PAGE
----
The great naturalist John James Audubon visited the Republic of Texas, including Houston, in 1837. The Texas State Historical Association reports that “important parts of John James Audubon’s journal, including information on his 1837 Texas trip, were lost.” Some portions of his journal writings on Houston appear to have survived, however, as they have been reproduced in various sources. In 1875, the Galveston newspaper, excerpting from a piece in the San Marcos newspaper, reproduced Audubon’s account of his visit to Houston as follows:
May 15. We landed at Houston, the capital of Texas, drenched to the skin, and were kindly received on board the steamer Yellow Stone, Captain West, who gave us his state-room to change our clothes, and furnished us refreshments and dinner. The Buffalo bayou had risen about six feet, and the neighboring prairies were partly covered with water; there was a wild and desolate look cast on the surrounding scenery. We had already passed two little girls encamped on the bank of the bayou, under the cover of a few clapboards, cooking a scanty meal; shanties, cargoes of hogsheads, barrels, etc., were spread about the landing; and Indians drunk and hallooing were stumbling about in the mud in every direction. These poor beings had come here to enter into a treaty proposed by the whites; many of them were young and well looking, and with far less decorations than I have seen before on such occasions. The chief of the tribe is an old and corpulent man.
We walked towards the President’s house, accompanied by the Secretary of the Navy, and as soon as we rose above the bank we saw before us a level of far-extending prairie, destitute of timber and of rather poor soil. Houses, half finished, and most of them without roofs, tents and a liberty pole, with the capitol, were all exhibited to our view at once. We approached the President’s mansion, however, wading through water above our ankles. This abode of President Houston is a small log house, consisting of two rooms, and a passage through after, the Southern fashion. The moment we stepped over the threshold, on the right hand of the passage we found ourselves ushered into what in other countries would be called the ante-chamber; the ground floor, however, was muddy and filthy, a large fire was burning, a small table covered with paper and writing materials was in the center, camp-beds, trunks and different materials were strewed around the room. We were at once presented to several members of the Cabinet, some of whom bore the stamp of men of intellectual ability, simple though bold, in their general appearance. Here we were presented to Mr. Crawford, an agent of the British Minister to Mexico, who has come here on some secret mission.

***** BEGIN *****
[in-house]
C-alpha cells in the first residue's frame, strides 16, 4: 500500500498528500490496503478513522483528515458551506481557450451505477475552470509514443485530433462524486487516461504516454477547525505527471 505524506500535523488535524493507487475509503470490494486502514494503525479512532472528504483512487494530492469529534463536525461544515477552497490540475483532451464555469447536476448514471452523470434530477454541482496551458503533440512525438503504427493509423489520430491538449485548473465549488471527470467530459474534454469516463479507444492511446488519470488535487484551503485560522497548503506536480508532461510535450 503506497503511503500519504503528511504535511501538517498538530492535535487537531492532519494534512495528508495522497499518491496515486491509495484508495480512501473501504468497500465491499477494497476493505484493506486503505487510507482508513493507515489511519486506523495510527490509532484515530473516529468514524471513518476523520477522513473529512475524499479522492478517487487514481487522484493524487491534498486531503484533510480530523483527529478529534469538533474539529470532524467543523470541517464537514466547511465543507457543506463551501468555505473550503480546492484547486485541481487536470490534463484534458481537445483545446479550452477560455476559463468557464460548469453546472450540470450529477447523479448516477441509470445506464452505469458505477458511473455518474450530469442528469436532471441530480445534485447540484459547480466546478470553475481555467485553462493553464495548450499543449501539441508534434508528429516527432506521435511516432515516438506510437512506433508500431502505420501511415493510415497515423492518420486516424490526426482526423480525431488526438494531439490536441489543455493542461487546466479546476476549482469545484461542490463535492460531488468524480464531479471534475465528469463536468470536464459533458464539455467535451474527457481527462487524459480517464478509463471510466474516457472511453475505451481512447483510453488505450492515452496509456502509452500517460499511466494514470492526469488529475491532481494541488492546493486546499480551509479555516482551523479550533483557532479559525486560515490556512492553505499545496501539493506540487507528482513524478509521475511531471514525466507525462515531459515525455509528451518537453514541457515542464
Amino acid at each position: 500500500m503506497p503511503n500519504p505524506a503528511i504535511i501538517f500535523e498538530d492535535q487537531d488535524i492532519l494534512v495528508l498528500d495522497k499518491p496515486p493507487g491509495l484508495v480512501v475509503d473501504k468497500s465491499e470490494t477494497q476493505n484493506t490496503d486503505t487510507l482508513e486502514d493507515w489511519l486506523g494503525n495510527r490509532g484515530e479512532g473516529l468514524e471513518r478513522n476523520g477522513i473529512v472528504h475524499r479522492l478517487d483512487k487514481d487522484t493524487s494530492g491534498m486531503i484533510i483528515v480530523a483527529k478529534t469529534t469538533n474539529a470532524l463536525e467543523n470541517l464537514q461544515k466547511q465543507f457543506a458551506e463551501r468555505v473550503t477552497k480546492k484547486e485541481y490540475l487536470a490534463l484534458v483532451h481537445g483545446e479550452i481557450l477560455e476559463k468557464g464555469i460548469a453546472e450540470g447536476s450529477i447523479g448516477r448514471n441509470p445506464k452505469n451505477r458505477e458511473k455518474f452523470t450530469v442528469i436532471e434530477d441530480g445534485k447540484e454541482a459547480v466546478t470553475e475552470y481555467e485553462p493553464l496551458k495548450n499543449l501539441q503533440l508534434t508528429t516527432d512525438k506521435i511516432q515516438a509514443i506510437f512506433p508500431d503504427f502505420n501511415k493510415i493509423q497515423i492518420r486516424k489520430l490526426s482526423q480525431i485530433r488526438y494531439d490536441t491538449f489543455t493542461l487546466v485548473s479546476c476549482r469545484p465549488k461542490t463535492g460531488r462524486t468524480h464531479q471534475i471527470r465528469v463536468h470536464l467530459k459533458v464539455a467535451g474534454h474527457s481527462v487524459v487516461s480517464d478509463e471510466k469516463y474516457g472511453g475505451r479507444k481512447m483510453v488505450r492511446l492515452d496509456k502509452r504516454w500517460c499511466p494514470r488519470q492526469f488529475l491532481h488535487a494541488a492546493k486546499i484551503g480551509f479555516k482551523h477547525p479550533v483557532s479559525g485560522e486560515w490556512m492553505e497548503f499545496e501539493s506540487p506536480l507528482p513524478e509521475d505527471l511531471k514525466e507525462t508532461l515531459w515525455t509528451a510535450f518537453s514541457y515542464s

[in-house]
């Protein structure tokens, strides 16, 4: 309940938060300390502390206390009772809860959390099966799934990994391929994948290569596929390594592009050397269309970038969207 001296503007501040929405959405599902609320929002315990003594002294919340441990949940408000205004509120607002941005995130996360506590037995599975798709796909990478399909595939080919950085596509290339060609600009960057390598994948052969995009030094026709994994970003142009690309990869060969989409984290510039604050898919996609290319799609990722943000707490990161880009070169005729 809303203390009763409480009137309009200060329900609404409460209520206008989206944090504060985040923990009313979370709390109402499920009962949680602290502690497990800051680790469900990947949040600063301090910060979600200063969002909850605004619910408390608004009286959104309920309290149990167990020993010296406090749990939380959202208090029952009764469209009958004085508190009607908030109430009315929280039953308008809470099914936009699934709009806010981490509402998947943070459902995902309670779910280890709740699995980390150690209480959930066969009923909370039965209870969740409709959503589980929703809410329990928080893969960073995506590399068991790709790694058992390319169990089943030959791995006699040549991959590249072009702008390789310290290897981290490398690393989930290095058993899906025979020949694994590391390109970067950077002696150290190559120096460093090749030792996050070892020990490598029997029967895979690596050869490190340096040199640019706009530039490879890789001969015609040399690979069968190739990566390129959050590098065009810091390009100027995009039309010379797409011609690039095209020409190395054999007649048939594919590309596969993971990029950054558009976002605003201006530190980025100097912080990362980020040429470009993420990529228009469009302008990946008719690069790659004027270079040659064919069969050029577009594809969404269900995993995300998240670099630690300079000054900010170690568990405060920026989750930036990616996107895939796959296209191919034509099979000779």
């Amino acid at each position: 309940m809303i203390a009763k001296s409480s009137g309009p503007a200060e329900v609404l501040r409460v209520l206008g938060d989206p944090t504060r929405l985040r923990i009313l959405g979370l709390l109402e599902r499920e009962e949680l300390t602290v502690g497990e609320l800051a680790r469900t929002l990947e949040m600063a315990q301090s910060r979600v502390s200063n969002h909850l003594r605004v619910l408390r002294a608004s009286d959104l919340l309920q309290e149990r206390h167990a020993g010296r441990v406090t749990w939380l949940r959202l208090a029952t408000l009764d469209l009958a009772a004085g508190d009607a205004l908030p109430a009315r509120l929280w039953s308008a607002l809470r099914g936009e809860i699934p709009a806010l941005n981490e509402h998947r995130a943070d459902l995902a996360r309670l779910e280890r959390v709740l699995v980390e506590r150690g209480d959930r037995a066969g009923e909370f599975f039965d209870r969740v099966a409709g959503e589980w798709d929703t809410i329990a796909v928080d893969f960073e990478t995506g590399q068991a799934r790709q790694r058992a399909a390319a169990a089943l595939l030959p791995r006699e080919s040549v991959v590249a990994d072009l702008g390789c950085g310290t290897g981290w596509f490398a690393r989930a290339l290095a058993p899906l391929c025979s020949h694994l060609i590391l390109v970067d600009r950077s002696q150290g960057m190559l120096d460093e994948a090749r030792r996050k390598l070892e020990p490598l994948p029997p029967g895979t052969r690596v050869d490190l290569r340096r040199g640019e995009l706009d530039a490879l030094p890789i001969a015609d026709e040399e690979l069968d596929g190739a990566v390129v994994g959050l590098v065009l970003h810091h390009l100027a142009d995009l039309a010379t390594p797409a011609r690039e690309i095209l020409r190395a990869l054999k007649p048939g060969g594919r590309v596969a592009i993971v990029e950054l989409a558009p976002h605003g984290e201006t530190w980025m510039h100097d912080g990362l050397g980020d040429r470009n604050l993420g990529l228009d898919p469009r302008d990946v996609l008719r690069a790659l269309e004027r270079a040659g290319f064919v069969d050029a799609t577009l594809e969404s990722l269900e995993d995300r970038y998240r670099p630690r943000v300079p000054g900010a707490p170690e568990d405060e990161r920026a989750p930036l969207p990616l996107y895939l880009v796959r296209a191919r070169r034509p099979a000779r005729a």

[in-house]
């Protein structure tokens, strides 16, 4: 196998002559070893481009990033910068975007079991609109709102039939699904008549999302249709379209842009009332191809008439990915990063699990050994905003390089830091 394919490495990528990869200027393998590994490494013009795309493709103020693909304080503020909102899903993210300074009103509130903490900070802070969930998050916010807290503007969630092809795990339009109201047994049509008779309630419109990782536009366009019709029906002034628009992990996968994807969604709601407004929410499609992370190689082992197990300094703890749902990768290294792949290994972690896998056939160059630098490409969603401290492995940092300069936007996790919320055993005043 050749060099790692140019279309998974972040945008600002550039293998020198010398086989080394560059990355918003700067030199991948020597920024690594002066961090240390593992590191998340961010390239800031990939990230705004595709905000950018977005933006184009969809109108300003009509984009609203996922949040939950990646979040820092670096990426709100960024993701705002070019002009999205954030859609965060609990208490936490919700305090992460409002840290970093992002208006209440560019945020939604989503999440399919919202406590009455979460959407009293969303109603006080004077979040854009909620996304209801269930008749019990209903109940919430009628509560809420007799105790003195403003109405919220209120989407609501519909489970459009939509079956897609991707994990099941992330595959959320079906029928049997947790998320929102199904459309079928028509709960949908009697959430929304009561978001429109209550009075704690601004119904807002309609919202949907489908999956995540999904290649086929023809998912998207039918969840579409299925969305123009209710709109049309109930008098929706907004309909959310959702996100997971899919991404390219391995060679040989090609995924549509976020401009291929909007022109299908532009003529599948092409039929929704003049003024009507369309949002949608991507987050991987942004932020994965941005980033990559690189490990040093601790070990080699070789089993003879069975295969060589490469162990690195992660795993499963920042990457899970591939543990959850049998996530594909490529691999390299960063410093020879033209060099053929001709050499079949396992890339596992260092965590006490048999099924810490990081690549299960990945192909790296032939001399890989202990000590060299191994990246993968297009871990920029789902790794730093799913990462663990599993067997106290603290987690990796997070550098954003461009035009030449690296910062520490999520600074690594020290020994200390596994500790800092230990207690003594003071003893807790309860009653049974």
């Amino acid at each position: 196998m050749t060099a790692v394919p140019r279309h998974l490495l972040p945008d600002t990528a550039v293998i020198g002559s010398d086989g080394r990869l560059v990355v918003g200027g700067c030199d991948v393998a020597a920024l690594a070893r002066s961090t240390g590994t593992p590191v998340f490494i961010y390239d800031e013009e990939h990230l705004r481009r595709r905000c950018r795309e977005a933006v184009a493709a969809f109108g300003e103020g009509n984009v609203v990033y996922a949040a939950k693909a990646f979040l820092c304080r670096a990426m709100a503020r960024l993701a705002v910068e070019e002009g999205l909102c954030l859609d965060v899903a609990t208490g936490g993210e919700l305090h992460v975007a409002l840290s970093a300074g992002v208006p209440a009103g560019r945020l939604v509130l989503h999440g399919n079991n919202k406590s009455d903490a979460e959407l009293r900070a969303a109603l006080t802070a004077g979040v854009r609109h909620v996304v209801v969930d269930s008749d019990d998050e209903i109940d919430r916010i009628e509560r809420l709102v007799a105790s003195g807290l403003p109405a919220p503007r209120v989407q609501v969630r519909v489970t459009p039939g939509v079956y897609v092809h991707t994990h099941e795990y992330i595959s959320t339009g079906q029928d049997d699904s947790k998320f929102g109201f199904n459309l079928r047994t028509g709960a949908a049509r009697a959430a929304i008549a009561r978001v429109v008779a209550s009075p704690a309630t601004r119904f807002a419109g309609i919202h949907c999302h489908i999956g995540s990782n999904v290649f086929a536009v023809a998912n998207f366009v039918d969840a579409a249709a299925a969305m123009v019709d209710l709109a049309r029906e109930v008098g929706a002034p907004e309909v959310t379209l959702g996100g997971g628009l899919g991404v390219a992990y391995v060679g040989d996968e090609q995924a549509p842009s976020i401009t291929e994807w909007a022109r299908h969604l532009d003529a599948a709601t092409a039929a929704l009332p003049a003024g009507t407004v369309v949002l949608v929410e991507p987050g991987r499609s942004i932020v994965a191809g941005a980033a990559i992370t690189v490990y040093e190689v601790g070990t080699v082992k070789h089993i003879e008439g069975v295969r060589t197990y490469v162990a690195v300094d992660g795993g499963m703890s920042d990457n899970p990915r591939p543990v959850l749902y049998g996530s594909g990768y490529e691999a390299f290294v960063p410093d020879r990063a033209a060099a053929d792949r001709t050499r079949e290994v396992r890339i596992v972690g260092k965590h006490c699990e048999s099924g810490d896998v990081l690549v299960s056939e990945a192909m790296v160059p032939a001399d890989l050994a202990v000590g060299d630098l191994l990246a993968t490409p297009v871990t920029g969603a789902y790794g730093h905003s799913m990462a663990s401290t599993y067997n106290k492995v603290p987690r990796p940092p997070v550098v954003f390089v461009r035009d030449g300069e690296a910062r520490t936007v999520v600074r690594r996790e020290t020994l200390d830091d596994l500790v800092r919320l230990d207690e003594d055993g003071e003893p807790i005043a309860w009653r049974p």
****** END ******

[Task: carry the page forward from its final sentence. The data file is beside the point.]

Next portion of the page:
The President was engaged in the opposite room on national business, and we could not see him for some time. Meanwhile we amused ourselves by walking to the capitol, which was yet without a roof, arid the floors, benches, and tables of both houses of Congress were as well saturated with water as our clothes had been in the morning. Being invited by one of the great men of the place to enter a booth to take a drink of grog with whim, we did so; but I was rather surprised that he offered his name, instead of the cash to the bar-keeper.
We first caught sight of President Houston as he walked from one of the grog-shops, where he had been to prevent the sale of ardent spirits. He was on his way to his house, and wore a large coarse gray hat; and the bulk of his figure reminded me of the appearance of Gen. Hopkins, of Virginia, for, like him, he is upward of six feet high, and strong in proportion. But I observed a scowl in the expression of his eyes that was forbidding and disagreeable. We reached his abode before him, but he soon came, and we were presented to his Excellency. He was dressed in a fancy velvetcoat, and trowsers trimmed with broad gold lace; around his neck was tied a cravat somewhat in the style of seventy-six. He received us kindly, was desirous of retaining us for a while, and offered us every facility within his power. He at once removed us from the ante-room to his private chamber, which, by the way was not much cleaner than the former. We were severally introduced by him to the different members of his cabinet and staff, and at once asked to drink grog with him, which we did, wishing success to his new republic. Our talk was short, but the impression which was made on my mind at the time by himself, his officers, and his place of abode, can never be forgotten.
We returned to our boat through a melee of Indians and blackguards of all sorts. In giving a last glance back we once more noticed a number of horses rambling about the grounds, or tied beneath the few trees that have been spared by the axe. We also saw a liberty pole, erected on the anniversary of the battle of San Jacinto, on the 21st of last April, and were informed that a brave tar, who rigged the Texan flag on that occasion, had been personally rewarded by President Houston with a town lot, a doubloon and the privilege of keeping a ferry across the Buffalo bayou at the town, where the bayou forks diverge in opposite directions.
TSHA, Handbook of Texas Online, “Audubon, John James”